Thursday, October 14, 2004
Happy world standards day
Happy world standards day.
. . .
Wednesday, October 13, 2004
Python meetup in Dublin is tonite
Python meetup in Dublin this evening. I will be there. Will you?
. . .
Google via SMS
This looks very cool. Google search via SMS. US only shortcode at the moment. I cannot think of a previous example of a US SMS service being way ahead of a European SMS service. This is certainly one. We wants it, precious. We wants it.
. . .
Tuesday, October 12, 2004
Verbs, verbs, verbs - Patrick Logan nails it
Paraphrasing Patrick here : Verbs for coordination are different than verbs for application level action.
Amen to that.
Verbs for coordination constitute a transfer protocol - a fixed set of verbs for bitshovelling data between communicating processes. Verbs for application level action are application specific verbs - ReciteOdeToASmallLumpOfGreenPuttyIFoundInMyArmpitOneMidsummersMorning is a good example.
Do the latter belong in the fundamental "interface" your service exposes to the world? I say no (others say yes). I say you need to soft-code these to produce evolvable systems. Message "type" is soft. It is dynamic. It is a duck.
The former are fundamentals of your transfer protocol. There are only so many ways to get stuff done between cooperating processes just as with cooperating people.
. . .
Herding cattle and trapping mice
Herding cattle and trapping mice.
Yes, you guessed it. An article about Graphical User Interface development paradigms.
. . .
Sunday, October 10, 2004
Jython and Web App Development Tutorial - part the first
I have published a tutorial treatment of Jython and Java servlets. It is part of a larger tutorial I'm working on to illustrate how much you can do with JVM + dynamic languages + XML + servlets + asynchronous messaging, which, to my way of thinking, are most of what is needed for flexible, scalable Web Services at least for the next century or so.
. . .
Verbs, verbs, verbs
Mark Nottingham speaks sagely on the subject of verbs.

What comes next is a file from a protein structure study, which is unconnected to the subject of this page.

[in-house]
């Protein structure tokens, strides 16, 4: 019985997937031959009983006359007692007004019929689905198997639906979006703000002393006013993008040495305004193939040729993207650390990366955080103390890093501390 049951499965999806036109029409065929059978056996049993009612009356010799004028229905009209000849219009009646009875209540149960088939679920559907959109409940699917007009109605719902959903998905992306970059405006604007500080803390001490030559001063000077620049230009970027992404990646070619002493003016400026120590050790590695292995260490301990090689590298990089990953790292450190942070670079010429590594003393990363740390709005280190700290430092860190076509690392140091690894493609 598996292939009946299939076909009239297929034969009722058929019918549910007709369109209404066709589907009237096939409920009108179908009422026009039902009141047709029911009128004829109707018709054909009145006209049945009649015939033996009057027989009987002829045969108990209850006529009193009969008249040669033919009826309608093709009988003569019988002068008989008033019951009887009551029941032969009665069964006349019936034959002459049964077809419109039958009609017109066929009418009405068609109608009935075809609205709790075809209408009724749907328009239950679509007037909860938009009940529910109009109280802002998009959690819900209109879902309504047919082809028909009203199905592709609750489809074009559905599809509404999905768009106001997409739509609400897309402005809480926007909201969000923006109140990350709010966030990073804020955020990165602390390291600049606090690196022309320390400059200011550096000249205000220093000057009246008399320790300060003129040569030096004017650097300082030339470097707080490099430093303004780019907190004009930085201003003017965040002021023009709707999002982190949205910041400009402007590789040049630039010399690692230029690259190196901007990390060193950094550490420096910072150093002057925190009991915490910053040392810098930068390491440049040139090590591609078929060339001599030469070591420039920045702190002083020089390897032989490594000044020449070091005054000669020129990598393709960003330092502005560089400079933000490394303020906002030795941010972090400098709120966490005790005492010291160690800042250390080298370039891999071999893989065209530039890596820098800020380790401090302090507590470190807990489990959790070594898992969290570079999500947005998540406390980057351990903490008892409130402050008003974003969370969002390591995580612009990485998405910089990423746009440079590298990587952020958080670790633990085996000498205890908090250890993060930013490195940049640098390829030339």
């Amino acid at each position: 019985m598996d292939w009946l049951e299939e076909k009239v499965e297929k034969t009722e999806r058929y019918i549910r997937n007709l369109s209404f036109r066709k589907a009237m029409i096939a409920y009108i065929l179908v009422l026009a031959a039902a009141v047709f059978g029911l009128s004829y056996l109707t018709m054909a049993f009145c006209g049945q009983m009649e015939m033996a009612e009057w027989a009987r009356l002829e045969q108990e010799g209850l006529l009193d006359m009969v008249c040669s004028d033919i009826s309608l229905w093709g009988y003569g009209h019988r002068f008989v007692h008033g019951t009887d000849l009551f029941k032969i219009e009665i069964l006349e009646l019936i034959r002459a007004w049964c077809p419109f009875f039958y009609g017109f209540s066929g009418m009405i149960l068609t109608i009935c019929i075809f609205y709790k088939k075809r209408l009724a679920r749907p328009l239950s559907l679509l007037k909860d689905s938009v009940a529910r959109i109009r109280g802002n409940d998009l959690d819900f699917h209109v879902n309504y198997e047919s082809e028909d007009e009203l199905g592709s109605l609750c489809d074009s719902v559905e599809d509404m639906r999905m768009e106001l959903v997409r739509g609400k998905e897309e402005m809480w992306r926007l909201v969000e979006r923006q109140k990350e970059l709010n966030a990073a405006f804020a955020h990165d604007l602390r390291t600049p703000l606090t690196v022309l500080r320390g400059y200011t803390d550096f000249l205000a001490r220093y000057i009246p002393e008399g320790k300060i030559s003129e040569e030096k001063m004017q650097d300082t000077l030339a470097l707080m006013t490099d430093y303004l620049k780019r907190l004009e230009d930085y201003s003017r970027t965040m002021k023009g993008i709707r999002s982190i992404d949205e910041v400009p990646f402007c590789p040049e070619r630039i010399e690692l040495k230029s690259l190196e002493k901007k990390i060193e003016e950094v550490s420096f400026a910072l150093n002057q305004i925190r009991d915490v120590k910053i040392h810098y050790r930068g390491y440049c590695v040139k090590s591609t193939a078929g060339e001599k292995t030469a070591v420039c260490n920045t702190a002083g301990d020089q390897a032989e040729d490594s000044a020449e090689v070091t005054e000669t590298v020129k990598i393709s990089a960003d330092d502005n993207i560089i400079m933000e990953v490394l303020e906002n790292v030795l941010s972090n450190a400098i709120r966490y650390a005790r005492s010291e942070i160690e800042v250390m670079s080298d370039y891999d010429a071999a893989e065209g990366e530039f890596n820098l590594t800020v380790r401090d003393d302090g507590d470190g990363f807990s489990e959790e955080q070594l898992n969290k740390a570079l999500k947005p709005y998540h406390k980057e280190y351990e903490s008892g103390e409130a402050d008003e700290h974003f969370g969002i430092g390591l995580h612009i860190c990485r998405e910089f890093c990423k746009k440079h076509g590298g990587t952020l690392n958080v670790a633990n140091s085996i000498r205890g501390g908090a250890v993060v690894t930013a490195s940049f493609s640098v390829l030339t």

I'm very dubious about Don's assertion, mentioned by Mark, that once you get (no pun intended) uniform interfaces based on verbs, you see the benefit of creating domain-specific, verb-based interfaces.
I for one, haven't ended up there. I believe it essentially leave you back more or less where you started. You end up with domain specific interfaces and hard-coding N-squared awfulness to interlink domains. I don't see how it is any better than, say, having a abstract base class for a domain that specifies pure virtual methods for each of the verbs and then a bevvy of concrete classes supplying implementations of those verbs. The sort of thing OO-based distributed app designers have been doing for a long time now.
I've been reading some stuff lately that leads me to think that the "proof" (if that is not too strong a word:-) of the pan-domain uniform interface argument will eventually come, not from comp. sci. but from linguistics and the social sciences.
Here is a quick Gedanken based on some stuff I read by Stephen Pinker lately:
Are the phrases "Sean loaded the wagon with hay" and "Sean loaded hay onto the wagon" the same or different?
On the face of it "wagon" sure looks like a resource/object and "load" sure looks like a verb/method.
So, what would this mean?
Now replace "wagon" with "wall", "load" with "splash" and "hay" with "water".
In the case of the wagon and the hay, the order of the object and the verb affects the semantics of the statement ("Sean loaded the wagon with hay" sure sounds like afterwards, the wagon was full up whereas "Sean loaded hay onto the wagon" does not imply that the wagon was full afterwards.).
In the case of the wall and the splashing water, the order of object and verb does not affect the semantics.
Given a choice, I would "post" hay to the wagon and "post" water to the wall because all semantics of exactly what that means are attached to the resources - not implied by the precise choice of words in the verbs.
. . .
. . .